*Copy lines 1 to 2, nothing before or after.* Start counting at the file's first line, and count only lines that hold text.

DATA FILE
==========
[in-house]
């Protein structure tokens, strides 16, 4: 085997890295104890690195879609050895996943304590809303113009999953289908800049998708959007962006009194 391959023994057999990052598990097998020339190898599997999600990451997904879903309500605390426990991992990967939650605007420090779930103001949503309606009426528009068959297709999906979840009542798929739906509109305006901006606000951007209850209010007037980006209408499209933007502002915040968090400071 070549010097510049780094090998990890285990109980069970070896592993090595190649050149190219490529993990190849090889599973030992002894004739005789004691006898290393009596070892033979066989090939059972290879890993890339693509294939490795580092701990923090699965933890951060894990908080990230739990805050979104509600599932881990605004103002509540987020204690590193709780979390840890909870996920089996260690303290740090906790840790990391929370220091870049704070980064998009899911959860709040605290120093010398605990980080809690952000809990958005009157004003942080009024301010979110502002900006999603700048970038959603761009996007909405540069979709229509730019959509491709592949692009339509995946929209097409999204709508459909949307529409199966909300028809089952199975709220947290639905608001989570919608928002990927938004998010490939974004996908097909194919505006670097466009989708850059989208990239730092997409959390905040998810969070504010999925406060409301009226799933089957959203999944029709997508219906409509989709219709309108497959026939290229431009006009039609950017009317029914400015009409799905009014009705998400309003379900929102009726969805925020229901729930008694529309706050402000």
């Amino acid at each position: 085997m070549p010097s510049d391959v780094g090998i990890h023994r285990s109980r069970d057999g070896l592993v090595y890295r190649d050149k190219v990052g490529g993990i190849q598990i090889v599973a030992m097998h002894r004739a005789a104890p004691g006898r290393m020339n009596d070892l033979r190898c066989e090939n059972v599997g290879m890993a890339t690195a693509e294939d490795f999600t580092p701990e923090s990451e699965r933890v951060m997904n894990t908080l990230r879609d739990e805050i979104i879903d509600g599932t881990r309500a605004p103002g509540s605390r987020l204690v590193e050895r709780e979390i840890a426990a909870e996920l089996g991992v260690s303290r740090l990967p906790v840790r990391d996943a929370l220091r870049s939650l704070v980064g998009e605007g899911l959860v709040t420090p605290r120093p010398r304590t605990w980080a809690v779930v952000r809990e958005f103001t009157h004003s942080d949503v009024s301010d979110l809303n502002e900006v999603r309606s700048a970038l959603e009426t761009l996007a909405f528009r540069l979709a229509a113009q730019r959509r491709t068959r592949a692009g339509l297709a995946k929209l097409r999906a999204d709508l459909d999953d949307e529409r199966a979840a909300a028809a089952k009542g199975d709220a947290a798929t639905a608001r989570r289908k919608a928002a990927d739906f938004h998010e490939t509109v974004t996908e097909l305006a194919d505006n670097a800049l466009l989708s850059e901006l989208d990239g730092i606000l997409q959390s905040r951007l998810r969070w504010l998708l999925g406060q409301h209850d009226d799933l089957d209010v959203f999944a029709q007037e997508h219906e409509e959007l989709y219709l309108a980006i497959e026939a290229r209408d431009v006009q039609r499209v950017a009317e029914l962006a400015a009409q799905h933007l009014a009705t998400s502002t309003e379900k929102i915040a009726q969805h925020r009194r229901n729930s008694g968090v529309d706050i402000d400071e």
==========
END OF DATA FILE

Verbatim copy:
[in-house]
């Protein structure tokens, strides 16, 4: 085997890295104890690195879609050895996943304590809303113009999953289908800049998708959007962006009194 391959023994057999990052598990097998020339190898599997999600990451997904879903309500605390426990991992990967939650605007420090779930103001949503309606009426528009068959297709999906979840009542798929739906509109305006901006606000951007209850209010007037980006209408499209933007502002915040968090400071 070549010097510049780094090998990890285990109980069970070896592993090595190649050149190219490529993990190849090889599973030992002894004739005789004691006898290393009596070892033979066989090939059972290879890993890339693509294939490795580092701990923090699965933890951060894990908080990230739990805050979104509600599932881990605004103002509540987020204690590193709780979390840890909870996920089996260690303290740090906790840790990391929370220091870049704070980064998009899911959860709040605290120093010398605990980080809690952000809990958005009157004003942080009024301010979110502002900006999603700048970038959603761009996007909405540069979709229509730019959509491709592949692009339509995946929209097409999204709508459909949307529409199966909300028809089952199975709220947290639905608001989570919608928002990927938004998010490939974004996908097909194919505006670097466009989708850059989208990239730092997409959390905040998810969070504010999925406060409301009226799933089957959203999944029709997508219906409509989709219709309108497959026939290229431009006009039609950017009317029914400015009409799905009014009705998400309003379900929102009726969805925020229901729930008694529309706050402000």